Physical models for collective cell migration
Doctor of Philosophy
Collective cell migration is crucial for many physiological processes in both development and repair of multicellular organisms, such as embryonic development, wound healing, and metastasis formation. These processes often involve complex mechanical and biochemical interactions between cells and their environment, making the underlying mechanisms very hard to understand. For example, the role of the actomyosin cable during a wound healing, the origin of fingering protrusions at the leading front of an epithelial sheet etc. have been debated for a long time. Yet, despite many experimental observations, a unified theory remains to be developed. Here, we provide an advanced particle-based model that includes purse-string contraction, leader cells and other biophysical properties of Madin-Darby canine kidney (MDCK) cells to study these complex processes. This model not only captures the details of the dynamics especially the traction force patterns and velocity profiles in many different systems but also predicts new phenomena such as an intermediate phenotype between the leader and the followers in fingering protrusions. In parallel, we develop an active fluid model to analyze the interface stability, which provides a fundamental physics view for this phenomenon. In summary, this work provides a general framework to study different phenomena and their mechanisms in collective cell migration and it could serve as a guide for related experimental works.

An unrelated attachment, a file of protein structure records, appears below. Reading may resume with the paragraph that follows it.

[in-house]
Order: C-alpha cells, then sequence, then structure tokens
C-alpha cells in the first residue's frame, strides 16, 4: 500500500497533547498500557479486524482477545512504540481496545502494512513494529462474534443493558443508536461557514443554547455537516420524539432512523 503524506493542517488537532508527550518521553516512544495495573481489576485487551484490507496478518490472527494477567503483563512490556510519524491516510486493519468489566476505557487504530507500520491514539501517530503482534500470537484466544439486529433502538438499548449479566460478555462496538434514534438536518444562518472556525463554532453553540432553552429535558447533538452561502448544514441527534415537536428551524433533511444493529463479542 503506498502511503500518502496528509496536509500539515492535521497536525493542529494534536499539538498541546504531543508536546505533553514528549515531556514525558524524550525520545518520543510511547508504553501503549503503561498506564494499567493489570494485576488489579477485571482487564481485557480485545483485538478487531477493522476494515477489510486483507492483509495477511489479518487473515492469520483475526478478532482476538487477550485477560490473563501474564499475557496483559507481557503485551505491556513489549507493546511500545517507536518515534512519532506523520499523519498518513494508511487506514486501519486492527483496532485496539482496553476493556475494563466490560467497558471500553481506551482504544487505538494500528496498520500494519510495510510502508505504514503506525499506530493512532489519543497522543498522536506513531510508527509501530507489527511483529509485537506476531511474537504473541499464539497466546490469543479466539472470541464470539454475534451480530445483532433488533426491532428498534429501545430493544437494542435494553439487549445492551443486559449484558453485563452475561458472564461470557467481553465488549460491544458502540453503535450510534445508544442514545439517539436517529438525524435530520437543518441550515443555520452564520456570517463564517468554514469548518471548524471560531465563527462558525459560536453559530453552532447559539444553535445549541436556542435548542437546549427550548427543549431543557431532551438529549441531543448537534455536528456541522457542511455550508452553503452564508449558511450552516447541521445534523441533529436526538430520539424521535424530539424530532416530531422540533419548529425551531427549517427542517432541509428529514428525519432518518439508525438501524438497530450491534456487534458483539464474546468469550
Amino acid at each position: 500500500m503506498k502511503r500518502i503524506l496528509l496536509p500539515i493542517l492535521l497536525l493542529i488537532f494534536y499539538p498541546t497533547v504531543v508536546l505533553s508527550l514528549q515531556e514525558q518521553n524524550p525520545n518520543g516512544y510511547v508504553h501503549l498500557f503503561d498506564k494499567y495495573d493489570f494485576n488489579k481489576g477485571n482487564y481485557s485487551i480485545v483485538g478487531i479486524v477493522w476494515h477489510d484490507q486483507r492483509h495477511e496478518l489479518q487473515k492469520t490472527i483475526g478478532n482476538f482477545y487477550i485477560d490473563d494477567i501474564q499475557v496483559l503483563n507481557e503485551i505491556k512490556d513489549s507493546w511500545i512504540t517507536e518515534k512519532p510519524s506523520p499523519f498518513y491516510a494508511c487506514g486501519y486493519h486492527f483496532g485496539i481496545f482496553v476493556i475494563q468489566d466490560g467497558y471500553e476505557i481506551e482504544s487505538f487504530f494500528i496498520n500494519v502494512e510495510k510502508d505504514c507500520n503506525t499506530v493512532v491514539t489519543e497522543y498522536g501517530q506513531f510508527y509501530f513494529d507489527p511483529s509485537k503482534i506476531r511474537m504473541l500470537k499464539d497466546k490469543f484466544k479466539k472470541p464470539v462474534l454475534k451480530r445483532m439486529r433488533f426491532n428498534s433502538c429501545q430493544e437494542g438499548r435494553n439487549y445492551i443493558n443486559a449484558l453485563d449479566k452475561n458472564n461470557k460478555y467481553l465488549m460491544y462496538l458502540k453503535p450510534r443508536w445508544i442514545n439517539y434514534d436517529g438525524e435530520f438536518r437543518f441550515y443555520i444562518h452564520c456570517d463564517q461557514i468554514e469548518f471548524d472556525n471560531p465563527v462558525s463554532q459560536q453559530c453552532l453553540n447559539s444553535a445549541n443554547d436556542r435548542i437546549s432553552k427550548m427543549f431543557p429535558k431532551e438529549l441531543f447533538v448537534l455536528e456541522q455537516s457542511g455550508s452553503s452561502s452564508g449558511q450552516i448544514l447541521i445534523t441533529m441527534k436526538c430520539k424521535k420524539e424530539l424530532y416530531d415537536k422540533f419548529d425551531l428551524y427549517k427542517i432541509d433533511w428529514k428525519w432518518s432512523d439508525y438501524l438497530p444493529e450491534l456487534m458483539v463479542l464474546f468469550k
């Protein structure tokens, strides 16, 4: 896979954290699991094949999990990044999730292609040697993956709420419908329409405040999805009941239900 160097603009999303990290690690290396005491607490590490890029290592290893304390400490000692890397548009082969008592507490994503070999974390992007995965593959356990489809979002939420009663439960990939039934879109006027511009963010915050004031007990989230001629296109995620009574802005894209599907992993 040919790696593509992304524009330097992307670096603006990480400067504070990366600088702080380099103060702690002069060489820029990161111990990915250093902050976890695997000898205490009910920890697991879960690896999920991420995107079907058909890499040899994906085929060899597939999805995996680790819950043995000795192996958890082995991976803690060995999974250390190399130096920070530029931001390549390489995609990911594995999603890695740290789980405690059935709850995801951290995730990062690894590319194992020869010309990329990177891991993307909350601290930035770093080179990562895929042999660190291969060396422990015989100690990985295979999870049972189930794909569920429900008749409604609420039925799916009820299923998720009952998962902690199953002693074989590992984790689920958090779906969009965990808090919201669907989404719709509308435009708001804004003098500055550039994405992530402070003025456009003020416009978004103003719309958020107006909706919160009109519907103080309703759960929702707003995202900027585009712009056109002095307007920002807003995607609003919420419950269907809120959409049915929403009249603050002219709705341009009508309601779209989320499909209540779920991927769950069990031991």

Physical models; Collective cell migration; Active matter; Tissue